SJ: I know very little about the recording industry. To me, the recording industry is a total, complete, like, puzzle to me. I don't know how it all works. I have a lot of friends that are up-and-coming or struggling musicians and they're like, "What should I do?" and I have no idea! For me, I try to maneuver my way around the entertainment, the film industry and find myself just throwing my hands up in the air in frustration!
PC: Could you comment on Hunter Foster's Facebook campaign, "Give The Tonys Back To Broadway"? Is it just sour grapes?
SJ: You know, I pounded the pavement for years and I know what it's like to struggle as an actor. A lot of it is luck and, certainly, a lot of it is opportunity - and the lack of that. So, I totally understand the frustration there. There's not much else that I can say about it, really...
PC: It's a sensitive issue.
SJ: I mean, I am very sympathetic to that. I totally understand it. A lot of my friends who are struggling actors are going through the same thing. But, I can't apologize for it. I have worked my ass off to get to where I am so I understand that struggle. For me, it's more about hiring the right person for the job. You know, who fits that description. If somebody is cast because they are a name but they're not right for the job, well, it's very frustrating. I see that. As an actor, you're trying to get one foot in the door all the time. It's the most competitive and challenging, one of the most competitive, though, for sure...
PC: Definitely the most competitive. But, with you, there's no equal grounds for competition to be had, for sure!
SJ: Aww, you're too sweet.
PC: One thing a lot of theater fans seem to love is GLEE. Since now that you're a part of the Broadway community, are you a Gleek, too?
SJ: I do like GLEE. I have to say, I've only seen one episode, though, really not the whole thing. I don't see a lot of that kind of TV. Everybody loves it so they're doing something right. It's an amazing cast. Actually, it's funny, Jessica Hecht [Co-star in VIEW FROM THE BRIDGE], by the way, before every performance would just like - when we were waiting in the wings to go on - she would just be like, "How can I get on GLEE? I've been trying to figure it out for months!" Every single show, she'd be like, "Do you know anybody who knows anybody?" And I'm like, (Laughs.), "Jessica, I'm sure you could get on GLEE if you really try!"
PC: Everybody wants a piece of GLEE, and everyone wants a piece of you. Surely, you couldn't ask for much more than to have the top movie of the year and a Tony Award simultaneously!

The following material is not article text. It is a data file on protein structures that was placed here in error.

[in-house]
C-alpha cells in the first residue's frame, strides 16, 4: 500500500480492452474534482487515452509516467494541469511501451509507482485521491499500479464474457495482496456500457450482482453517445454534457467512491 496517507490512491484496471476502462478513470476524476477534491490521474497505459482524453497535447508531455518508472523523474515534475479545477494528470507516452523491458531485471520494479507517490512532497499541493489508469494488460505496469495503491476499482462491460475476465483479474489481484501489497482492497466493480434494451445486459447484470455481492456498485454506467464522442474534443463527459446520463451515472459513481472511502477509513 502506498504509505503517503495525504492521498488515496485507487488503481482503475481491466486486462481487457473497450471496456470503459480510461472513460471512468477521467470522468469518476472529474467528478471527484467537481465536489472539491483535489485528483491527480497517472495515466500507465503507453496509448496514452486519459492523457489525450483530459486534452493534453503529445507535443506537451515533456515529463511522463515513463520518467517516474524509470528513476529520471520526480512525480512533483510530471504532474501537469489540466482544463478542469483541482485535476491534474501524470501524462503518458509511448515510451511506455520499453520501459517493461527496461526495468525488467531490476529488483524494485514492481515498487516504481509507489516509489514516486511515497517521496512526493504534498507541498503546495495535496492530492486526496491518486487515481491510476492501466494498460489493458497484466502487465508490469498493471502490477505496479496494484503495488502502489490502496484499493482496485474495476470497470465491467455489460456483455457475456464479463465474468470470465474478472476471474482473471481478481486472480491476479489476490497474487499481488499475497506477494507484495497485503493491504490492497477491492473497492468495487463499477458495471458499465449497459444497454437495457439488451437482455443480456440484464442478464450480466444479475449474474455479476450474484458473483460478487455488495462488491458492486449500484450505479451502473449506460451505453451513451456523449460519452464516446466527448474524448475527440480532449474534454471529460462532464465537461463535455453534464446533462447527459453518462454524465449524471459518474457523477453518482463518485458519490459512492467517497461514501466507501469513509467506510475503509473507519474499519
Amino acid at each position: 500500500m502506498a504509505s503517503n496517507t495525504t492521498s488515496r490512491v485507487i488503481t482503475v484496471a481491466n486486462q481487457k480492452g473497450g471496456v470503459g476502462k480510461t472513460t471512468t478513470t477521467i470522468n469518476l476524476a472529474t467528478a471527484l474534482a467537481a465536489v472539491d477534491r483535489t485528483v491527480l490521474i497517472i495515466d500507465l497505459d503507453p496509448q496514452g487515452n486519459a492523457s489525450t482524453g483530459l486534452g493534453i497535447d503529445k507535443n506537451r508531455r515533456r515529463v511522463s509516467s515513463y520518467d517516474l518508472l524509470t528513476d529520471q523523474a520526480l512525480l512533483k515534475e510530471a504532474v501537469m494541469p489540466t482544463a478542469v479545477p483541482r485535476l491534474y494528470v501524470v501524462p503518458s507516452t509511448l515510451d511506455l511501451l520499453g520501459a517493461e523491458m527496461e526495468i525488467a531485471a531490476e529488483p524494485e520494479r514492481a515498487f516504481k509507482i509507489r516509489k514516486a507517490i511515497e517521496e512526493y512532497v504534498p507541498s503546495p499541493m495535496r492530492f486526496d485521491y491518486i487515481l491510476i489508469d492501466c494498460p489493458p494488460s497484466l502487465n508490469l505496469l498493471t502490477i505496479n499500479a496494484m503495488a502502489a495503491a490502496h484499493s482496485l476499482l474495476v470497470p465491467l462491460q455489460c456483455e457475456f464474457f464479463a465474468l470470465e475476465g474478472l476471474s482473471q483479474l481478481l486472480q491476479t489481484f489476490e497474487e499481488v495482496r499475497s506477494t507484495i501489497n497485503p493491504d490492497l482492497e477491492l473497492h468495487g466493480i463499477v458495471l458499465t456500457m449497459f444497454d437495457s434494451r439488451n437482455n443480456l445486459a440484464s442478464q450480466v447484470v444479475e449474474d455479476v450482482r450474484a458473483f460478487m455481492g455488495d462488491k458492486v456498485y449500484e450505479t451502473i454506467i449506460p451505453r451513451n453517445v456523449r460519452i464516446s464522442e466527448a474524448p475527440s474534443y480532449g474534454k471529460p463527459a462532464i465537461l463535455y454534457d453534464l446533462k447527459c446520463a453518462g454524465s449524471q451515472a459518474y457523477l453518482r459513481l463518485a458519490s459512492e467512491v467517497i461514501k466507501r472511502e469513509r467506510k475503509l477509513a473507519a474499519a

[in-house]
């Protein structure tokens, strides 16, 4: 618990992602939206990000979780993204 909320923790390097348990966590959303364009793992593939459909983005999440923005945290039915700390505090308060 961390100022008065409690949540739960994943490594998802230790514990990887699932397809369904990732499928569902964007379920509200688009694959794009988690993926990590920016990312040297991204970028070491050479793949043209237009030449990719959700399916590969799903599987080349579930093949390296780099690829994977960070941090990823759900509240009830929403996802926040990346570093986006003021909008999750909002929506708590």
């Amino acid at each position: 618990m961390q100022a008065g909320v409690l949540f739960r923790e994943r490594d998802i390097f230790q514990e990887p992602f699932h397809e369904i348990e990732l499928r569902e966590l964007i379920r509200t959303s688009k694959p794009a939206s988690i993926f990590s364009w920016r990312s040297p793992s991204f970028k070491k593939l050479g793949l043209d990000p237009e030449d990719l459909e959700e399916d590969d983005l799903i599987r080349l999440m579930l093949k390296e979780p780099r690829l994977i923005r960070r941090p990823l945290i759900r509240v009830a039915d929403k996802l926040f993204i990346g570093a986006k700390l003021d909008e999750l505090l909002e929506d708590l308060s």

SJ: I've had such an incredible time in the industry... practically twenty years. If it all ended now, I would have, like, a lifetime of memories to look back on. As devastating as that sounds! (Laughs.)
PC: And as devastatingly beautiful as you look! A feature that is only superseded by your immense talent!
SJ: Thank you. Thank you so much for that.
PC: You've been so open and honest and accommodating. I'll be singing your praises until the cows come home!
SJ: (Laughs.) It's my pleasure. It was really a pleasure to get to know you and talk to you for this time. Have a wonderful day!
The following is the e-mail I received from Ms. Johansson further explaining her thoughts on the controversial issue of the Facebook campaign a few minutes following our interview (unedited):
"Please pass this on to Pat regarding his Facebook campaign question to bring theater back to Broadway:
I thought more about your question and would like to add that the actors we've seen this season that we recognize from film - Denzel Washington, Viola Davis, Liev Shreiber and Catherine Zeta Jones, etc. - have not only made a huge impact on ticket sales but have given tour de force performances and all started their careers as stage actors, dedicating themselves to making an impression in the theater. This goes to show that actors are actors, whatever the outlet, and with perseverance and drive, can cross the boundaries of the medium. In VIEW, I had the privilege of working opposite Morgan Spector, a relatively unknown actor who gave a luminous, educated performance as 'Rodolpho'. Greg Mosher could've had his pick of recognizable film actors who would've jumped at the opportunity to fill the part, but he saw something worth pursuing in Morgan and our production was the better for it."
Photo Credit: Walter McBride